As I entered my teens, I took responsibility for my music. It graduated from being something my mother aligned for me into something that was so intricately linked with my life and who I was that the number of lessons and time spent there was no longer in question. I was clear, of course, that music would never be a career for me. Academics and school life held precedence over music then, just as my work in business does today. It was in my teens that I learnt to compartmentalize my life. My “worldly” life led me from being an academic achiever at Sardar Patel Vidyalaya to a literature student at St Stephen’s College and Oxford University to writing for the Edit Page of the Times of India to publishing a novel and, finally, to committing myself to a life in business, working in my father VN Dalmia’s fast-growing foods company. Literature and writing was my first love but even that took a back seat to my professional career. Music was yet another parallel life. I went for lessons four, sometimes five, times a week through my school and college days. Even while I worked at the Times of India, I took special permission to leave early so that I could pursue my music. One of my biggest concerns before joining the work force full time was what would happen to my music. But my parents had brought me up with my mother’s strong middle class values, as an absolute antidote to the privileged environment I was born into. There was no question of taking my time or dabbling about in the arts. Literature and music could hone my mind and give me intellectual stimulation but, at the end of the day, I needed to pull my own weight. As far as my parents were concerned, what career I built was up to me, as long as I didn’t depend on dole-outs from them or any future inheritance for my subsistence. So, I committed to office hours and music got entrusted to the weekends. I worked towards building India’s first olive oil and canola oil brands, Leonardo and Hudson respectively, by day, moonlighted as a writer by night and continued music as an intellectual and spiritual pursuit in what time remained.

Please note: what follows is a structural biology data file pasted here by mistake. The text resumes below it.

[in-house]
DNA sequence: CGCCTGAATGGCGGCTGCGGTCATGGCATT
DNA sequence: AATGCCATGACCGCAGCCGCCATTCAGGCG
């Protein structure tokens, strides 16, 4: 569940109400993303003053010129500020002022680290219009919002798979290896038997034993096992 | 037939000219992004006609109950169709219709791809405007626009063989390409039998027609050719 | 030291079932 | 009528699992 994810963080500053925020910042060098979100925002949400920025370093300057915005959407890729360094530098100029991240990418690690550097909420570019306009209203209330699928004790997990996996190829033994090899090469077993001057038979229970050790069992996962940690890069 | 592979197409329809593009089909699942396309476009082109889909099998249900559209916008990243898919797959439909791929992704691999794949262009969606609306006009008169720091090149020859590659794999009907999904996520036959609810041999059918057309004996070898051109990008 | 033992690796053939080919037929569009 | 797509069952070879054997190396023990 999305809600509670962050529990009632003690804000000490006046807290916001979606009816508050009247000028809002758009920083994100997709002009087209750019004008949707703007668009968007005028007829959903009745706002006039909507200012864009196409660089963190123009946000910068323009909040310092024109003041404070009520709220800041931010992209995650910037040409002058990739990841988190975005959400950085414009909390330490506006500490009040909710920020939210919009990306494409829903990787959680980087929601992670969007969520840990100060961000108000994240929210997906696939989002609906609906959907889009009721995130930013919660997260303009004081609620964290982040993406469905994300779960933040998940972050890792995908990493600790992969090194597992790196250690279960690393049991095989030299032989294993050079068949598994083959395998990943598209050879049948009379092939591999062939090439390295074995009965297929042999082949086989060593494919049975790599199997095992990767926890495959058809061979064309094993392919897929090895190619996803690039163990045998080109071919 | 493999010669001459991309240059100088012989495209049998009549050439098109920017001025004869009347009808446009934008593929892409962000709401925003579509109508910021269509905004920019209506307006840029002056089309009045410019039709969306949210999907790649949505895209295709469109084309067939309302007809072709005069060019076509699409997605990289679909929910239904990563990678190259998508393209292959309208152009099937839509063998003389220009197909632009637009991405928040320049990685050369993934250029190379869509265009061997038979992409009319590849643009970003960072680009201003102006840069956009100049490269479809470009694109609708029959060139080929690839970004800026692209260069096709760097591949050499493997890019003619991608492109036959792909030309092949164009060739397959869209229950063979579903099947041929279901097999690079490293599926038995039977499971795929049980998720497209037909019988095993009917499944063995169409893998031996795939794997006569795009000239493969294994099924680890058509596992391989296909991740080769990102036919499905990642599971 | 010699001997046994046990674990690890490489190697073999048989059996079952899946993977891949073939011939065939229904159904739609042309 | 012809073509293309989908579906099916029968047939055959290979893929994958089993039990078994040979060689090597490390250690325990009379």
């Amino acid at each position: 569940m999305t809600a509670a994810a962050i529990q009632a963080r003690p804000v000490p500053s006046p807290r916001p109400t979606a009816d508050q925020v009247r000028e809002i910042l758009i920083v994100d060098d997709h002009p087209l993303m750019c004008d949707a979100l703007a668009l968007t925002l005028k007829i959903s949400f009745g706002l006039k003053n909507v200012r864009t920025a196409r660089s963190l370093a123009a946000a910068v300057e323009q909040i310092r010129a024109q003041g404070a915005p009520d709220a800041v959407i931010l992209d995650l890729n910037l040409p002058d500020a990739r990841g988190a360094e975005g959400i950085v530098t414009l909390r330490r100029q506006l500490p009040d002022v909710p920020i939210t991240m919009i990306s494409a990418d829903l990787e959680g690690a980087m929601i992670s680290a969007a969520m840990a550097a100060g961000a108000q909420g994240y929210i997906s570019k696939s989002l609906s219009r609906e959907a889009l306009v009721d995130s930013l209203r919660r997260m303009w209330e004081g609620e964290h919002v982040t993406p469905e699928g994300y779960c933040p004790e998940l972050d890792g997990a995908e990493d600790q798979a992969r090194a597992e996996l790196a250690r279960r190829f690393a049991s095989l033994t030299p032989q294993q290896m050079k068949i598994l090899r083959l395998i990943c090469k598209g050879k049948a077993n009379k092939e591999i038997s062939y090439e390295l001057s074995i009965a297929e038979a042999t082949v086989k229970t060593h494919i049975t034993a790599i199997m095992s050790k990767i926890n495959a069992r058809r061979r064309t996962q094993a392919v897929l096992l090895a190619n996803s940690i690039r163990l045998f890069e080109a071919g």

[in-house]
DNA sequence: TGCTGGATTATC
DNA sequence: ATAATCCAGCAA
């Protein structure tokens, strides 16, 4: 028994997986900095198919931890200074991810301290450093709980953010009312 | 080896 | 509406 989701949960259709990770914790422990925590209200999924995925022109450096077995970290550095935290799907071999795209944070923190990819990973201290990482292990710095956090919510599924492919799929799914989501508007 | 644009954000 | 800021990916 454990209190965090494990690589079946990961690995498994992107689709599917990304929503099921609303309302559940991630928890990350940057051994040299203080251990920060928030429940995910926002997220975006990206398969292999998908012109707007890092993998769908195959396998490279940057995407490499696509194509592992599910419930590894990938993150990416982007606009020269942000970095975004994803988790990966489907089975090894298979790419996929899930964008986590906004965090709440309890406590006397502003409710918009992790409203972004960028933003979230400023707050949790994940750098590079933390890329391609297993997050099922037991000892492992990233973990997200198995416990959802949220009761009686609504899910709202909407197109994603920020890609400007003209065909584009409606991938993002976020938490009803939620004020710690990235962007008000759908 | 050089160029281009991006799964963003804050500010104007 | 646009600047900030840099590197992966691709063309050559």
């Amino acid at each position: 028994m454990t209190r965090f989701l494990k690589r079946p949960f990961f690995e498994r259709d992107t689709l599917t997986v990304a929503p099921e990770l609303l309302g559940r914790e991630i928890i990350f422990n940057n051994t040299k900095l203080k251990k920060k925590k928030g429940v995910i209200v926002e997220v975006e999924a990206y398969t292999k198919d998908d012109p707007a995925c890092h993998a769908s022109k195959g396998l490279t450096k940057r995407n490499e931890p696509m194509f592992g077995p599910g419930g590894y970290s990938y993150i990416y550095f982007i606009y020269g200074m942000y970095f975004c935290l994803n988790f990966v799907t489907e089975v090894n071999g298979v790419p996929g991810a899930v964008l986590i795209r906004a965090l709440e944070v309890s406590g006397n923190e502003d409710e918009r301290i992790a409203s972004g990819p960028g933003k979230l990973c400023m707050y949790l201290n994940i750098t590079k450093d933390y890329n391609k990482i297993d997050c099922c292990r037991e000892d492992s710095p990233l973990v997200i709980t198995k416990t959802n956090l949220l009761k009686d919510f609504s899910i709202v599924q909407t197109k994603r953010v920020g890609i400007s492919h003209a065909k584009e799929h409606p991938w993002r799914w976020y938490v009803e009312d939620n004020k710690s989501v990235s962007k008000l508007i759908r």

It took me a while to reconcile myself to this compartmentalization; to accept that business, writing and music could all co-exist, that I did not have to give one of them up. It always seemed disorderly, causing me to be momentarily stumped when asked the ubiquitous opening question at social gatherings: “what do you do?”
Actually, when viewed in the light of my family history, my inclinations become far from disorderly, if not entirely natural. My grandfather, Ramkrishna Dalmia, was one of the pioneering industrialists of modern India and the name ‘Dalmia’ is almost synonymous with enterprise and business. The reality is though that, today, my family consists almost entirely of writers, artistes and academics. One of my father’s sisters was a writer whose partner was India’s then leading poet, S.H. Vatsyayan; another is a professor of Philosophy; yet another, a former professor at the Universities of Yale and Berkeley, is internationally renowned in the field of South Asian Studies; and a fourth is a pre-eminent art historian with many books to her credit. As the male heirs, my father and his brother were never presented the option of drifting into academia. Businessmen they became, yes, but they also wrote on the side. And whom did they marry? One, an academic who is today a Commonwealth prize-winning novelist and, the second – my mother – a lawyer and educationist. My own generation is populated by mathematicians, anthropologists, musicians, art historians, writers and philosophers.
These cultural leanings clearly stemmed from my grandmother, Saraswati Dalmia, a Hindi poet and Sanskrit scholar. My grandfather married her when he was already at the pinnacle of business success with a small-town woman as his spouse. Making pots of money had not compensated for his humble upbringing and he was not prepared for high society. Moreover, he had a questioning mind. The later wives he chose brought cultural refinement with them. My grandmother had studied Sanskrit, was highly educated and wrote prolifically. His next wife brought with her the culture of Lahore, then known as the Paris of the east. His last wife was a writer who went on to become well known in the Hindi literary circuit and win national awards.
It is the women, after all, that bring up the children. The offspring of Ramkrishna Dalmia from his later wives were born to double messages: one, to join the family business; and two, to value culture and creative expression. The cultural influence was too strong for his children to escape and was compounded manifold by the arrival of their own spouses.